Directive on transparent and predictable working conditions enters into effect
As of 1 August 2022, employers in the EU must comply with a new EU directive on transparent and predictable working conditions. We have summarised the most important items employers must now take into account.
The new EU directive aims to further improve employees’ protection and working conditions by promoting more transparent and predictable employment. The directive applies to all employees who work more than three hours per week over a four-week period (that is, more than 12 hours per month). Given its broad scope, the directive covers relatively new (and sometimes more precarious) working arrangements, such as platform work, hybrid work and zero hours contracts (on-demand work).
To achieve its goals, the directive sets out a number of key requirements:
- Employees must be informed in writing about essential elements of the employee's work, now also including:
- All components of remuneration, including allowances, pension scheme, special leave schemes, and training entitlements;
- The duration and conditions of probationary periods, which should not exceed six months; and
- Procedures to be observed by the employer and the employee in case of termination of the employment contract.
- Employees are allowed to perform ancillary work for other employers. Restrictions on this right can be justified only on legitimate grounds, such as the protection of business secrets, health and safety, or the avoidance of conflicts of interests.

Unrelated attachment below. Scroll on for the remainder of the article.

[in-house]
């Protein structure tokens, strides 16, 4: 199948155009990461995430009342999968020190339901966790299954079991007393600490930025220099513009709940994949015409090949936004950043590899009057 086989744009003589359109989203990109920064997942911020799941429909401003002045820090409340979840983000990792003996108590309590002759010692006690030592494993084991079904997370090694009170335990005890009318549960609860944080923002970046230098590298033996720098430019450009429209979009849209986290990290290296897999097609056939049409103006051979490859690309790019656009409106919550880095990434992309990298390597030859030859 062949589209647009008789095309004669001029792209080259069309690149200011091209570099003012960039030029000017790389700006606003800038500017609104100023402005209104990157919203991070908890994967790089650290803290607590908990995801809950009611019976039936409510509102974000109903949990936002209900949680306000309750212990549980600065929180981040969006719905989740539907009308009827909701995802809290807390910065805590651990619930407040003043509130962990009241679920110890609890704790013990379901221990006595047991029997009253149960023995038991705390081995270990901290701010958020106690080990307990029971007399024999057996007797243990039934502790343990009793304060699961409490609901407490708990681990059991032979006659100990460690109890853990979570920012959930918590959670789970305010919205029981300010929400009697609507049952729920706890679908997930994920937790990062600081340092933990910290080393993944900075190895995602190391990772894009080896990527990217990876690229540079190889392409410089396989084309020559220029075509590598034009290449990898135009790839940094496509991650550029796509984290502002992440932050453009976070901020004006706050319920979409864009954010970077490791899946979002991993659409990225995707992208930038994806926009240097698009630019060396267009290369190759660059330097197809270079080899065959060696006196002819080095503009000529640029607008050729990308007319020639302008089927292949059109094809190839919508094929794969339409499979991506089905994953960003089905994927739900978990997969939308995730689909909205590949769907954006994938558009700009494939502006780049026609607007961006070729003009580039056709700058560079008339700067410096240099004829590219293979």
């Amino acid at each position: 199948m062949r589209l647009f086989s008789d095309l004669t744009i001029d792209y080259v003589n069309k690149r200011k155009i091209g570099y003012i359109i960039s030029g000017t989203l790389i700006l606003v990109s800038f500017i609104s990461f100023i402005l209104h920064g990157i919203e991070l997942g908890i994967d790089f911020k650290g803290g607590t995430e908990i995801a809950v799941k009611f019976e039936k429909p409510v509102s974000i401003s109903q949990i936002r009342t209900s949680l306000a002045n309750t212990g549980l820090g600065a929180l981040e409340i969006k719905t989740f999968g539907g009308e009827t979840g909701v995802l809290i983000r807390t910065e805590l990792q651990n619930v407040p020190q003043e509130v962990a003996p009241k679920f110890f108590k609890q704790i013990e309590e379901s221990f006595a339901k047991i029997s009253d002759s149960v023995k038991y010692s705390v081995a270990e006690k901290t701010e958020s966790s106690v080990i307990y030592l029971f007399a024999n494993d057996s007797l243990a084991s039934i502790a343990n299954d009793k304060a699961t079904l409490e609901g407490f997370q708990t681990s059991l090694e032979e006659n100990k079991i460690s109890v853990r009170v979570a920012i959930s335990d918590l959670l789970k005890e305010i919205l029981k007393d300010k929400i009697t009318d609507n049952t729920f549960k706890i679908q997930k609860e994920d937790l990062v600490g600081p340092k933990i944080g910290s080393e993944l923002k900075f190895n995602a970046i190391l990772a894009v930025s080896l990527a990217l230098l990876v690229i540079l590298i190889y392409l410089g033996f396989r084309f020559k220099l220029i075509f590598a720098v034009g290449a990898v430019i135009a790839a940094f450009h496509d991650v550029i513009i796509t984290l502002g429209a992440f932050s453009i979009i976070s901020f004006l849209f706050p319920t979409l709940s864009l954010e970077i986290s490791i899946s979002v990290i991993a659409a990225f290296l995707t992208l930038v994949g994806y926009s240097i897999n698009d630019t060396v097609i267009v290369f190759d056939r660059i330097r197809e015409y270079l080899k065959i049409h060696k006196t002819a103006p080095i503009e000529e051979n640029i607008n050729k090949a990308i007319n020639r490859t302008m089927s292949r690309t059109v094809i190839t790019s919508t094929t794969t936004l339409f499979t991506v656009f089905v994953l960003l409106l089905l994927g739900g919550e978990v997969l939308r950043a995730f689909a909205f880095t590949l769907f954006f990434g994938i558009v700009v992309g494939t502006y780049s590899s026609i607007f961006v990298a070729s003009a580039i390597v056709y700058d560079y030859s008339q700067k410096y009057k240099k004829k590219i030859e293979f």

- Workers subject to on-demand contracts and/or employees with unpredictable work patterns must be informed, among others, of:
- The number of guaranteed paid hours;
- Their reference hours and days, that is, the hours and days within which they may be required to work. Employees must be allowed to refuse assignments that do not fall within the reference hours and days, without adverse consequences; and
- The deadline for the employer to cancel a job assignment; and
- On-demand employees or those with unpredictable work patterns are entitled to a written reply to a request for transfer to a more secure job, such as a job involving fixed working hours instead of a zero-hour contract; and
- Employees must receive cost-free mandatory training related to the job when the employer has a duty to provide such training. This includes not only the cost of training but also the (working) time required for the mandatory training.
Employers must ensure that their employment contracts and their HR policies comply with the new rules. Workers who believe their rights are being breached can pursue domestic remedies through, for example, employment courts.
The employment lawyers of BDO Legal across the EU can assist clients to determine the implications of the new legislation in their particular situation, reviewing and updating current employment contracts to make sure these are fully aligned with the latest requirements.
Miguel Van Wijck